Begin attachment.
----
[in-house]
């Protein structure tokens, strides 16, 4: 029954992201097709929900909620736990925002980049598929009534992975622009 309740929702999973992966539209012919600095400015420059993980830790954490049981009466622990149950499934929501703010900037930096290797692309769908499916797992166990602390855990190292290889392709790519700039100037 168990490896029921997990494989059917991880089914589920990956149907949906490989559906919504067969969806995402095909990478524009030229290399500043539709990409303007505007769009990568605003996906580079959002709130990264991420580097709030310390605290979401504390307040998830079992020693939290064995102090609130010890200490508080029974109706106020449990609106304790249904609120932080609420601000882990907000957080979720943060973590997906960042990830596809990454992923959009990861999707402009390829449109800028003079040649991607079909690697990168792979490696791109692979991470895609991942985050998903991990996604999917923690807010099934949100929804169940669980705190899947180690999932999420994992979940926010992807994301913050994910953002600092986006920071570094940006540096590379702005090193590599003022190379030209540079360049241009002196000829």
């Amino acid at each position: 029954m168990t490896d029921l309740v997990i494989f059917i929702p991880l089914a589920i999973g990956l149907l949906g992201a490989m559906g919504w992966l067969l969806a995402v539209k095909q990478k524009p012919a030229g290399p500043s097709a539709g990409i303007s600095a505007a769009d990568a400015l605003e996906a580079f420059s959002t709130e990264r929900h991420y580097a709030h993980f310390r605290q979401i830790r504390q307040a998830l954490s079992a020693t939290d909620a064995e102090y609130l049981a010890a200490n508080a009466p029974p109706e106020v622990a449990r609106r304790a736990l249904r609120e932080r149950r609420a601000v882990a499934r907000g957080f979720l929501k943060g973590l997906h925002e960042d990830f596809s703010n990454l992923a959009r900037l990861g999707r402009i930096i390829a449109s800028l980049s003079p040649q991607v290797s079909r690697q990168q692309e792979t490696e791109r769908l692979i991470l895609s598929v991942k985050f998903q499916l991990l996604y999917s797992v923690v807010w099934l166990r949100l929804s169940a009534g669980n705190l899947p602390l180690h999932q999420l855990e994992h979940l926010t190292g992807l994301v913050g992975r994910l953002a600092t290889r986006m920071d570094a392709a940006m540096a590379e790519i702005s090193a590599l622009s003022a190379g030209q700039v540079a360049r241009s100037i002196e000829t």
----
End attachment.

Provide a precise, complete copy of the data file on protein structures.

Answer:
[in-house]
């Protein structure tokens, strides 16, 4: 029954992201097709929900909620736990925002980049598929009534992975622009 309740929702999973992966539209012919600095400015420059993980830790954490049981009466622990149950499934929501703010900037930096290797692309769908499916797992166990602390855990190292290889392709790519700039100037 168990490896029921997990494989059917991880089914589920990956149907949906490989559906919504067969969806995402095909990478524009030229290399500043539709990409303007505007769009990568605003996906580079959002709130990264991420580097709030310390605290979401504390307040998830079992020693939290064995102090609130010890200490508080029974109706106020449990609106304790249904609120932080609420601000882990907000957080979720943060973590997906960042990830596809990454992923959009990861999707402009390829449109800028003079040649991607079909690697990168792979490696791109692979991470895609991942985050998903991990996604999917923690807010099934949100929804169940669980705190899947180690999932999420994992979940926010992807994301913050994910953002600092986006920071570094940006540096590379702005090193590599003022190379030209540079360049241009002196000829």
């Amino acid at each position: 029954m168990t490896d029921l309740v997990i494989f059917i929702p991880l089914a589920i999973g990956l149907l949906g992201a490989m559906g919504w992966l067969l969806a995402v539209k095909q990478k524009p012919a030229g290399p500043s097709a539709g990409i303007s600095a505007a769009d990568a400015l605003e996906a580079f420059s959002t709130e990264r929900h991420y580097a709030h993980f310390r605290q979401i830790r504390q307040a998830l954490s079992a020693t939290d909620a064995e102090y609130l049981a010890a200490n508080a009466p029974p109706e106020v622990a449990r609106r304790a736990l249904r609120e932080r149950r609420a601000v882990a499934r907000g957080f979720l929501k943060g973590l997906h925002e960042d990830f596809s703010n990454l992923a959009r900037l990861g999707r402009i930096i390829a449109s800028l980049s003079p040649q991607v290797s079909r690697q990168q692309e792979t490696e791109r769908l692979i991470l895609s598929v991942k985050f998903q499916l991990l996604y999917s797992v923690v807010w099934l166990r949100l929804s169940a009534g669980n705190l899947p602390l180690h999932q999420l855990e994992h979940l926010t190292g992807l994301v913050g992975r994910l953002a600092t290889r986006m920071d570094a392709a940006m540096a590379e790519i702005s090193a590599l622009s003022a190379g030209q700039v540079a360049r241009s100037i002196e000829t």